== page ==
× Shop Archive About about contact jobs magazine advertising terms & conditions privacy policy Follow Instagram Facebook

Georgia Palmer is the "it" girl of a new generation

The model talks us through her fast-paced rise to the top.


Georgia wears couture mask Dead Lotus Couture, set Daily Paper, shoes Rombaut

Georgia Palmer has been on that modelling grind since she was a teenager, so it’s safe to say she’s already a pro. Still, it’s her current, opportunity-bound rise within the industry that has us in total awe. Emphatically flung into the bustling world of fashion by her already-model brother [Joel Palmer], Georgia always knew this is what she wanted to do. A creative at heart with a natural inclination for all things unorthodox, Georgia is the IT girl for a new generation; a (role) model that embodies alt-beauty, rave-babe aesthetics and enviable work ethic. Below, we chat with Georgia about her most “pinch me” career moment, the concept of tradition and what must shift in fashion. In the words of the soon-to-be supermodel herself, it’s time to get it and “go out feeling cute, sis”!

Georgia wears couture mask Dead Lotus Couture

Your rise within the fashion industry has been quite the fast ride! Does it feel that way for you too?

The fashion industry is always full of surprises and spurts of energy. It’s always been a fast-paced environment, which I love. Overall, I’ve been modelling since I was 13, so it’s nothing new to me. However, I would definitely say the past 2 years have been the highlight of my career so far. I’ve done rewarding jobs and I’ve met such amazing people, which I’m eternally grateful for. Having said that, she still isn’t done though!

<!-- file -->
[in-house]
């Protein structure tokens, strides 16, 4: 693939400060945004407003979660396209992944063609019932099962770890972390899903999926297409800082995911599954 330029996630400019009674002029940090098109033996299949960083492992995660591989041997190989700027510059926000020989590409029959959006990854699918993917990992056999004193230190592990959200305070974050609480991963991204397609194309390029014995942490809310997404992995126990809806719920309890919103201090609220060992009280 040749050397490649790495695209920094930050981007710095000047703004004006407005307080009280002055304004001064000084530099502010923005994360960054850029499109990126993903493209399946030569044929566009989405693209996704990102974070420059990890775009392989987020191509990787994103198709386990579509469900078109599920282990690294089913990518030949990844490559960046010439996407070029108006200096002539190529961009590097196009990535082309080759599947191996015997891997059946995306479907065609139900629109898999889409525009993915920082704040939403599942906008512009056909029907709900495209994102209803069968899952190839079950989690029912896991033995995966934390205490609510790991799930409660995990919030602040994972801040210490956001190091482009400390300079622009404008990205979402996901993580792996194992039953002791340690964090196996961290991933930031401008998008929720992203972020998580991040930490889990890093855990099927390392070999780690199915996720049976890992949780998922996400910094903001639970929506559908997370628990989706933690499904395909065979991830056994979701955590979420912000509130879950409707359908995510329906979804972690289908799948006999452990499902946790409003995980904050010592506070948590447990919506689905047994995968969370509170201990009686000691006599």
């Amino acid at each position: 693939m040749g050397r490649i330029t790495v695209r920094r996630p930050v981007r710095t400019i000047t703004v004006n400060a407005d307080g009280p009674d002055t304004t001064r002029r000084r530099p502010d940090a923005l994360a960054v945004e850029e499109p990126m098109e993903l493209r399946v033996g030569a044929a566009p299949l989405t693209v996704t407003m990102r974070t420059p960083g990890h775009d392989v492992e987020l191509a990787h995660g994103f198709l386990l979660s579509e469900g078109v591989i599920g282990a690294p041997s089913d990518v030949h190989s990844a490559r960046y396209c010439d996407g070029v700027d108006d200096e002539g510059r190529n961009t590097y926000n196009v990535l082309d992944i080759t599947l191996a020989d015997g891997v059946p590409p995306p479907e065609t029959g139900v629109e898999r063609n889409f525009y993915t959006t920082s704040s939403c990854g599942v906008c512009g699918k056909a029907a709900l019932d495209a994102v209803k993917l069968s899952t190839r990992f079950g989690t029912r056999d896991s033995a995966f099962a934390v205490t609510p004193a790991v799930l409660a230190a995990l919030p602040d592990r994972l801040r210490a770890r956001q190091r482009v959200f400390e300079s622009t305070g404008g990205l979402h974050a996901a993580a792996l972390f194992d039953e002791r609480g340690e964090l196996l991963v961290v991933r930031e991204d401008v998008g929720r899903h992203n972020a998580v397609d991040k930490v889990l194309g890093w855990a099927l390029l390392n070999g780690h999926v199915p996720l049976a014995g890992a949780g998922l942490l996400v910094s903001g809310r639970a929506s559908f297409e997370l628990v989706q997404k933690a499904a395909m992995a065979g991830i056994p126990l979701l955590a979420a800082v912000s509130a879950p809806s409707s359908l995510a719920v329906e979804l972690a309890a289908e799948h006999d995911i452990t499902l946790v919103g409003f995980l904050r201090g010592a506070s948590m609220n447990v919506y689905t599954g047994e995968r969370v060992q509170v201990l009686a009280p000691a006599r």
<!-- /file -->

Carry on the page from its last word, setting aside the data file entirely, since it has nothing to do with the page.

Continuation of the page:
And even though you’ve been grinding for long, there must be one “pinch-me” moment of your career.

Looking back, every moment is a “pinch me” moment. I always get so excited about new work that I don’t think it’s a feeling I’ll ever get used to. I would probably say that the craziest “pinch me” moments were British Vogue, Off-White and when I saw a big memorial painted of my face for Mac Cosmetics a couple of years back. I nearly died when I saw it; it was such a crazy feeling!

Could you take us back to the first time you realized this was a professional path for you?

From quite a young age, I would watch how dynamic and creative my brother’s life was, and that was because of his modelling career. I always knew that was the life I wanted to live when I grow up. Eventually, I started getting scouts come to me when I was around 14, and it kind of set the tone of what my path was going to be from then.

Georgia wears couture mask Dead Lotus Couture, sleeves Daily Paper

Georgia wears couture mask Dead Lotus Couture, set Daily Paper, shoes Rombaut

And would you say the road so far has been “traditional”?